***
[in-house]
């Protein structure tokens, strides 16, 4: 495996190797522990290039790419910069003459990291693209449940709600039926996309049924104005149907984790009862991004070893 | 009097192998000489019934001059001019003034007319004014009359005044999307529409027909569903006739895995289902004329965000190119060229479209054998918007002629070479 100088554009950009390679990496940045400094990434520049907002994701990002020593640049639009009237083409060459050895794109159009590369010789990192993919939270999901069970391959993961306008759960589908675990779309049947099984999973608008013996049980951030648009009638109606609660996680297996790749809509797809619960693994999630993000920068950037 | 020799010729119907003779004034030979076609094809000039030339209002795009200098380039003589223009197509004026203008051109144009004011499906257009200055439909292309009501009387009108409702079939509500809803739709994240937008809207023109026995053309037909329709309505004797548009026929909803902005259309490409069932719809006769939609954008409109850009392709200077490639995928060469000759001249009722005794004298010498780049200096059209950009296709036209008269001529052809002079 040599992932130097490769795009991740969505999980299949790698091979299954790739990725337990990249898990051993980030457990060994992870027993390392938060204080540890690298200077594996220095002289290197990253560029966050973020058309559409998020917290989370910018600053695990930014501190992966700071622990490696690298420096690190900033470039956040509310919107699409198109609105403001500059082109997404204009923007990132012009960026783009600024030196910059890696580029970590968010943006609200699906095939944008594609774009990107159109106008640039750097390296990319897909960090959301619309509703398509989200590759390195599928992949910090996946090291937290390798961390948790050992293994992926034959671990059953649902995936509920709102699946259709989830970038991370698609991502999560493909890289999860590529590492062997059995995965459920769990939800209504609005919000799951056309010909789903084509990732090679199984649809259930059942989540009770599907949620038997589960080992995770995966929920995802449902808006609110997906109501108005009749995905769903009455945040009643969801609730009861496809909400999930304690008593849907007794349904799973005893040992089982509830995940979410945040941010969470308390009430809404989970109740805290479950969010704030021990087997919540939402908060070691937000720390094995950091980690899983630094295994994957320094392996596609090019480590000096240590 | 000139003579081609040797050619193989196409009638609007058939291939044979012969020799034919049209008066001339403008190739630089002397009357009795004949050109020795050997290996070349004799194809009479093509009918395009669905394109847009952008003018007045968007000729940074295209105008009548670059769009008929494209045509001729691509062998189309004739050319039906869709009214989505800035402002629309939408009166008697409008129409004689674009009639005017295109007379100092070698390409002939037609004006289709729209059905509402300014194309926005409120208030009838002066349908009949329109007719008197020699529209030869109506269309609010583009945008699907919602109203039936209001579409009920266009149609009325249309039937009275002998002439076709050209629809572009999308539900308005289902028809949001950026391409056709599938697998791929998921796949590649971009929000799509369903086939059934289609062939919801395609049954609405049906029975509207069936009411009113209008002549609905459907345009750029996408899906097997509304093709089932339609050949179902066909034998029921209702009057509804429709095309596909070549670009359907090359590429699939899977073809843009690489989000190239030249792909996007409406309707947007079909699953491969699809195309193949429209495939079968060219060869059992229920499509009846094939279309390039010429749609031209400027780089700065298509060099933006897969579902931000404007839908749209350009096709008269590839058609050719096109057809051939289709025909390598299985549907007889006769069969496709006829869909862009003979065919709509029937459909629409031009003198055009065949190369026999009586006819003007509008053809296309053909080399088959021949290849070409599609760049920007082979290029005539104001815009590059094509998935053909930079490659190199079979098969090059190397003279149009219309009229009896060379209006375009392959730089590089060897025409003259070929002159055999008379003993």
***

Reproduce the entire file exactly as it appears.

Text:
[in-house]
């Protein structure tokens, strides 16, 4: 495996190797522990290039790419910069003459990291693209449940709600039926996309049924104005149907984790009862991004070893 | 009097192998000489019934001059001019003034007319004014009359005044999307529409027909569903006739895995289902004329965000190119060229479209054998918007002629070479 100088554009950009390679990496940045400094990434520049907002994701990002020593640049639009009237083409060459050895794109159009590369010789990192993919939270999901069970391959993961306008759960589908675990779309049947099984999973608008013996049980951030648009009638109606609660996680297996790749809509797809619960693994999630993000920068950037 | 020799010729119907003779004034030979076609094809000039030339209002795009200098380039003589223009197509004026203008051109144009004011499906257009200055439909292309009501009387009108409702079939509500809803739709994240937008809207023109026995053309037909329709309505004797548009026929909803902005259309490409069932719809006769939609954008409109850009392709200077490639995928060469000759001249009722005794004298010498780049200096059209950009296709036209008269001529052809002079 040599992932130097490769795009991740969505999980299949790698091979299954790739990725337990990249898990051993980030457990060994992870027993390392938060204080540890690298200077594996220095002289290197990253560029966050973020058309559409998020917290989370910018600053695990930014501190992966700071622990490696690298420096690190900033470039956040509310919107699409198109609105403001500059082109997404204009923007990132012009960026783009600024030196910059890696580029970590968010943006609200699906095939944008594609774009990107159109106008640039750097390296990319897909960090959301619309509703398509989200590759390195599928992949910090996946090291937290390798961390948790050992293994992926034959671990059953649902995936509920709102699946259709989830970038991370698609991502999560493909890289999860590529590492062997059995995965459920769990939800209504609005919000799951056309010909789903084509990732090679199984649809259930059942989540009770599907949620038997589960080992995770995966929920995802449902808006609110997906109501108005009749995905769903009455945040009643969801609730009861496809909400999930304690008593849907007794349904799973005893040992089982509830995940979410945040941010969470308390009430809404989970109740805290479950969010704030021990087997919540939402908060070691937000720390094995950091980690899983630094295994994957320094392996596609090019480590000096240590 | 000139003579081609040797050619193989196409009638609007058939291939044979012969020799034919049209008066001339403008190739630089002397009357009795004949050109020795050997290996070349004799194809009479093509009918395009669905394109847009952008003018007045968007000729940074295209105008009548670059769009008929494209045509001729691509062998189309004739050319039906869709009214989505800035402002629309939408009166008697409008129409004689674009009639005017295109007379100092070698390409002939037609004006289709729209059905509402300014194309926005409120208030009838002066349908009949329109007719008197020699529209030869109506269309609010583009945008699907919602109203039936209001579409009920266009149609009325249309039937009275002998002439076709050209629809572009999308539900308005289902028809949001950026391409056709599938697998791929998921796949590649971009929000799509369903086939059934289609062939919801395609049954609405049906029975509207069936009411009113209008002549609905459907345009750029996408899906097997509304093709089932339609050949179902066909034998029921209702009057509804429709095309596909070549670009359907090359590429699939899977073809843009690489989000190239030249792909996007409406309707947007079909699953491969699809195309193949429209495939079968060219060869059992229920499509009846094939279309390039010429749609031209400027780089700065298509060099933006897969579902931000404007839908749209350009096709008269590839058609050719096109057809051939289709025909390598299985549907007889006769069969496709006829869909862009003979065919709509029937459909629409031009003198055009065949190369026999009586006819003007509008053809296309053909080399088959021949290849070409599609760049920007082979290029005539104001815009590059094509998935053909930079490659190199079979098969090059190397003279149009219309009229009896060379209006375009392959730089590089060897025409003259070929002159055999008379003993």